It's Time to Build an Internet Policy Framework
Virginia recently developed an Internet policy framework that positions the commonwealth to address all the major Internet issues facing state governments. One of the goals in developing this policy framework was to consciously provide a model not only to bring Virginia up to date but to provide leadership for governments everywhere in dealing with Internet issues.
Why should Virginia lead this charge? In addition to being the birthplace of the Internet, almost half of the Internet backbone is in Virginia, and nearly half of all online service subscribers are served by companies located in the commonwealth. Accordingly, it is appropriate that Virginia take the lead in establishing model policies that will empower the world's citizens to reap the full benefits of this technology in the workplace, in the classroom and for personal use.
In becoming the first state to develop a comprehensive policy for the Internet, Virginia took the same approach that Gov. Jim Gilmore's administration has used to set all technology policy. We used a stakeholder-driven process. In this case, the Governor's Commission on Information Technology led the charge. The commission, which has 36 members drawn from business, government and academia, includes 24 chief executive officers or other senior executives from Virginia's Internet, computing and communications companies.
This group selected eight issues to address: growth of electronic commerce, World Wide Web-enabled government, Internet taxation, privacy in the Digital Age, unsolicited bulk e-mail ("spam"), the role of encryption in privacy and security, content concerns, and Internet crime and law enforcement.
The commission sought to build a framework of desired outcomes in each of these areas that could be translated into legislation, executive orders or other policy directives. That policy-making process is under way within the General Assembly and the governor's office. (The details of the commission's legislative framework and the current activities of the General Assembly in response to those recommendations can be found at www.sotech.state.va.us under the links to the commission or the General Assembly.)
Gilmore and I settled upon this consensus-building approach to formulate the policy because the Internet is at once global, national and local in scope and impact. Sound local policy is essential for the Internet to reach its full potential in bringing revolutionary new benefits to state communications, education and commerce endeavors.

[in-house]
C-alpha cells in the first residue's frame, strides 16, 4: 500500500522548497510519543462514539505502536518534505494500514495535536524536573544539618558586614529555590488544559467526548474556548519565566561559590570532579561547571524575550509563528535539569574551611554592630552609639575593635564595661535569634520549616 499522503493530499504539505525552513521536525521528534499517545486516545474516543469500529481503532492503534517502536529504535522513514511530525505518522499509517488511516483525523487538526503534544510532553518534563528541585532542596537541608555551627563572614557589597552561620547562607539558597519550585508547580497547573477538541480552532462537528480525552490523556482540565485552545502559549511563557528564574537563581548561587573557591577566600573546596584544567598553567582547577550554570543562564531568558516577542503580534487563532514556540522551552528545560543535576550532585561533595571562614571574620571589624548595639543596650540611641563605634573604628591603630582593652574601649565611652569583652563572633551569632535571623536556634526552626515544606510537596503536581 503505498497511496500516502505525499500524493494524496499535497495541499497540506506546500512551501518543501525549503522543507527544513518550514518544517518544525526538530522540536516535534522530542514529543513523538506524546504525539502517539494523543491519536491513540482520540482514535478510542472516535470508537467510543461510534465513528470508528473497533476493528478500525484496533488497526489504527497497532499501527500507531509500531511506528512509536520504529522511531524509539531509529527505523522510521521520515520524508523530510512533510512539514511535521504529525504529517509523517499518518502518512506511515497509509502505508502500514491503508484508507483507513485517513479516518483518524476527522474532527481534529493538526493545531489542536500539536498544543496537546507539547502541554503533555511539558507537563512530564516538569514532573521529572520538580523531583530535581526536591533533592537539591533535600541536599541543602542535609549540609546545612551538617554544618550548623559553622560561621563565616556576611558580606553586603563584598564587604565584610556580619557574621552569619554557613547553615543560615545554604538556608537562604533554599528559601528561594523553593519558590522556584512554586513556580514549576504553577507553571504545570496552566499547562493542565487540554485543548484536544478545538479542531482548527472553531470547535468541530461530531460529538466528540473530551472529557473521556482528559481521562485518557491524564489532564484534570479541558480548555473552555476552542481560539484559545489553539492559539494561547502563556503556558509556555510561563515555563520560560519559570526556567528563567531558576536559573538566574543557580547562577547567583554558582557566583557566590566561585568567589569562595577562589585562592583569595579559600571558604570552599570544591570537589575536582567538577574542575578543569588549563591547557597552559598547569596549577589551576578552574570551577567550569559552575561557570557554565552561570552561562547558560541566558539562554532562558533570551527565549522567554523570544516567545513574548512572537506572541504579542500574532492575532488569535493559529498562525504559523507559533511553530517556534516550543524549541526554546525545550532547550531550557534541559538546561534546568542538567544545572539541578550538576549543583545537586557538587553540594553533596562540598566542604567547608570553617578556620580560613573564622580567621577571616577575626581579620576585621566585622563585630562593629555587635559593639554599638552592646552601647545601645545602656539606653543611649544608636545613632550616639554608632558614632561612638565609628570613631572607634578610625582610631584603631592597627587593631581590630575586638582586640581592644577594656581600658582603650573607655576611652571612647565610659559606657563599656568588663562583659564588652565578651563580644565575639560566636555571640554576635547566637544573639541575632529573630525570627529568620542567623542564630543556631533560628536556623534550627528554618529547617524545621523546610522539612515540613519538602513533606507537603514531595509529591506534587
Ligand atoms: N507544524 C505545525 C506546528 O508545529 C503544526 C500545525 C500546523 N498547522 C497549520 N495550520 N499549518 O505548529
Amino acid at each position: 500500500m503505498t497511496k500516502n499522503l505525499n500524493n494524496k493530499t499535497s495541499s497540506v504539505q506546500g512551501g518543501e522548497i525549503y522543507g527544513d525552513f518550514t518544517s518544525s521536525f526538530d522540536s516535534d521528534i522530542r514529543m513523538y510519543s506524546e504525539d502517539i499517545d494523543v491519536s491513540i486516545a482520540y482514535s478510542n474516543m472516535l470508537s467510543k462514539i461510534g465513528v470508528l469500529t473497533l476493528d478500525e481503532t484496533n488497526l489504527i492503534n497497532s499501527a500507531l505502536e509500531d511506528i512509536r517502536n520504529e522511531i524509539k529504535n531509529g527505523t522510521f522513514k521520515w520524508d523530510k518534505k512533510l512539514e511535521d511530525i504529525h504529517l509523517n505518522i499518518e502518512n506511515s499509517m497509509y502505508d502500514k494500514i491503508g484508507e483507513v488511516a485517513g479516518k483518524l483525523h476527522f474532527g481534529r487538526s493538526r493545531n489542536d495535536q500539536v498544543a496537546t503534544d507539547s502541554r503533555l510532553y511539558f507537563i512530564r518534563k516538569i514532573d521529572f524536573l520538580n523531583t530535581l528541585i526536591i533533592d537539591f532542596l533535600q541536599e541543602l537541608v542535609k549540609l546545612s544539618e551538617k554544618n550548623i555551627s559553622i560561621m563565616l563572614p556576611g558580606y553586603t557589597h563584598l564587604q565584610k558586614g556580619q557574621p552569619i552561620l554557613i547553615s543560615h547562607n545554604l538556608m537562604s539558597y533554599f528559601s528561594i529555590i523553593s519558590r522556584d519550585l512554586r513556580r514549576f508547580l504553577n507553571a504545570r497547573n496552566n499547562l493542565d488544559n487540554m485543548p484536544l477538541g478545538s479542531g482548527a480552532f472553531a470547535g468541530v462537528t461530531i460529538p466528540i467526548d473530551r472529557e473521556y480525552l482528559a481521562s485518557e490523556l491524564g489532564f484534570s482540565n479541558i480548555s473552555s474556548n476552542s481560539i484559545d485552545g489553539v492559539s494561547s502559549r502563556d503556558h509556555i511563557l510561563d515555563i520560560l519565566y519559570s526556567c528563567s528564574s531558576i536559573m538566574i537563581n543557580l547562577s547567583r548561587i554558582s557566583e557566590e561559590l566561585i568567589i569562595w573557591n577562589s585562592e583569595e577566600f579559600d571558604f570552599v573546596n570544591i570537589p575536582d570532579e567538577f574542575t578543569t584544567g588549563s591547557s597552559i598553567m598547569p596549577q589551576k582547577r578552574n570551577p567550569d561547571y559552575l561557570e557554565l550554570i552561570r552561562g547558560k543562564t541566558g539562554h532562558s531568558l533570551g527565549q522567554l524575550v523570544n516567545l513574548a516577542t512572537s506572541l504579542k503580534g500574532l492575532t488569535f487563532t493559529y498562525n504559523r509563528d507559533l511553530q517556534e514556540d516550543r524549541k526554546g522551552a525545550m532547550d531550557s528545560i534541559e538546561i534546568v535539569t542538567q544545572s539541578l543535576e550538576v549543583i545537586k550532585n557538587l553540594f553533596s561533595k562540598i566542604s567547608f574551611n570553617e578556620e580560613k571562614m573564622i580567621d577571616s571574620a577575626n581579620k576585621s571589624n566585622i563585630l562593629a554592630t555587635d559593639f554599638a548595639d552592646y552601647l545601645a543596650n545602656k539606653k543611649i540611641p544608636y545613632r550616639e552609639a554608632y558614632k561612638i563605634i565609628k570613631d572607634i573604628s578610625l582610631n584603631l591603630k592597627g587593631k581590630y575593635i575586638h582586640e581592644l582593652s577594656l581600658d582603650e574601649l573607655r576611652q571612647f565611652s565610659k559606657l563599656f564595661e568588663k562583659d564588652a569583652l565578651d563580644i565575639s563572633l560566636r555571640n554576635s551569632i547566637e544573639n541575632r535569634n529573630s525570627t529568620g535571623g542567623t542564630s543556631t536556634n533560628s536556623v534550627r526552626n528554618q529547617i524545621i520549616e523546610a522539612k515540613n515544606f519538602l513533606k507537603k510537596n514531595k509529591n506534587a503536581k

Furthermore, we believe that Virginia's Internet policy could serve as the foundation for national and international technology policies. To start a dialogue on international harmonization of Internet policy, Gilmore is working with Rep. Tom Bliley (R-Va.), chairman of the U.S. House of Representatives' Committee on Commerce. The two have announced a global Internet policy summit to be held this fall in the Washington, D.C., area. The summit, a by-invitation-only event at George Mason University, Fairfax, Va., will bring together senior business and government leaders from around the globe to start the process of developing a common understanding of how people from all nations might best benefit from this new medium.
By addressing Internet-related issues in a nonpartisan business/government environment, we can begin to understand where we need to focus attention to build a truly global policy framework.
Such a platform is necessary, I believe, because it is clear that governments have widely divergent views on how to deal with privacy, electronic-commerce issues, content, spam, Internet fraud and crime, security and access.
The Internet has become a global medium for a broad range of governmental, educational, commercial and individual interactions.
As more and more of the processes and activities of our daily lives become Web-enabled, local and national laws and regulations will require a fresh look to allow our citizens to reap the full benefit of this global medium. Virginia's technology leaders are convinced that two principles must guide our efforts to set Internet-related policies: a prudent reliance on market forces and a conscious effort to keep our focus on the benefits rather than the problems.
Don Upson is the secretary of technology for Virginia.